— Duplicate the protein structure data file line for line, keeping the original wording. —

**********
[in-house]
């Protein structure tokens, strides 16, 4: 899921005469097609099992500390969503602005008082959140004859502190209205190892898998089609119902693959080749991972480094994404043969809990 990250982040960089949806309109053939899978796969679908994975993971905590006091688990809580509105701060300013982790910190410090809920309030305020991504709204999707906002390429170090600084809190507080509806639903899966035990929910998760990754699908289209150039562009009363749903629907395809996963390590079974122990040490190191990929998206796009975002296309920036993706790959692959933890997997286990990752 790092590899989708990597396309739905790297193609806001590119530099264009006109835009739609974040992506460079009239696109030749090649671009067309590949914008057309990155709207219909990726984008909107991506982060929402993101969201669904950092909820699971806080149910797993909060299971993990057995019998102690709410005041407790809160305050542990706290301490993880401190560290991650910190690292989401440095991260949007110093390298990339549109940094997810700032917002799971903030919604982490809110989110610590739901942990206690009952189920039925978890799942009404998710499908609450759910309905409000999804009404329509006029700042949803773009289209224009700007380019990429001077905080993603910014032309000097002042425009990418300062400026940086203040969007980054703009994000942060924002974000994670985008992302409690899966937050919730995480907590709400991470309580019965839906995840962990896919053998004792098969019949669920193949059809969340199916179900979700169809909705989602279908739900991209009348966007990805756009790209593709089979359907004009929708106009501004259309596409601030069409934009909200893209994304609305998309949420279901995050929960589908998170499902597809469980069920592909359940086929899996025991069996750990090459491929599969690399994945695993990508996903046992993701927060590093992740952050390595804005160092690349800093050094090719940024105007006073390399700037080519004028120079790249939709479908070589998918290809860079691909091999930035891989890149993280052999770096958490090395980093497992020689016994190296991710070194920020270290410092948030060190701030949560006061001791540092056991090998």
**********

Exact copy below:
[in-house]
């Protein structure tokens, strides 16, 4: 899921005469097609099992500390969503602005008082959140004859502190209205190892898998089609119902693959080749991972480094994404043969809990 990250982040960089949806309109053939899978796969679908994975993971905590006091688990809580509105701060300013982790910190410090809920309030305020991504709204999707906002390429170090600084809190507080509806639903899966035990929910998760990754699908289209150039562009009363749903629907395809996963390590079974122990040490190191990929998206796009975002296309920036993706790959692959933890997997286990990752 790092590899989708990597396309739905790297193609806001590119530099264009006109835009739609974040992506460079009239696109030749090649671009067309590949914008057309990155709207219909990726984008909107991506982060929402993101969201669904950092909820699971806080149910797993909060299971993990057995019998102690709410005041407790809160305050542990706290301490993880401190560290991650910190690292989401440095991260949007110093390298990339549109940094997810700032917002799971903030919604982490809110989110610590739901942990206690009952189920039925978890799942009404998710499908609450759910309905409000999804009404329509006029700042949803773009289209224009700007380019990429001077905080993603910014032309000097002042425009990418300062400026940086203040969007980054703009994000942060924002974000994670985008992302409690899966937050919730995480907590709400991470309580019965839906995840962990896919053998004792098969019949669920193949059809969340199916179900979700169809909705989602279908739900991209009348966007990805756009790209593709089979359907004009929708106009501004259309596409601030069409934009909200893209994304609305998309949420279901995050929960589908998170499902597809469980069920592909359940086929899996025991069996750990090459491929599969690399994945695993990508996903046992993701927060590093992740952050390595804005160092690349800093050094090719940024105007006073390399700037080519004028120079790249939709479908070589998918290809860079691909091999930035891989890149993280052999770096958490090395980093497992020689016994190296991710070194920020270290410092948030060190701030949560006061001791540092056991090998």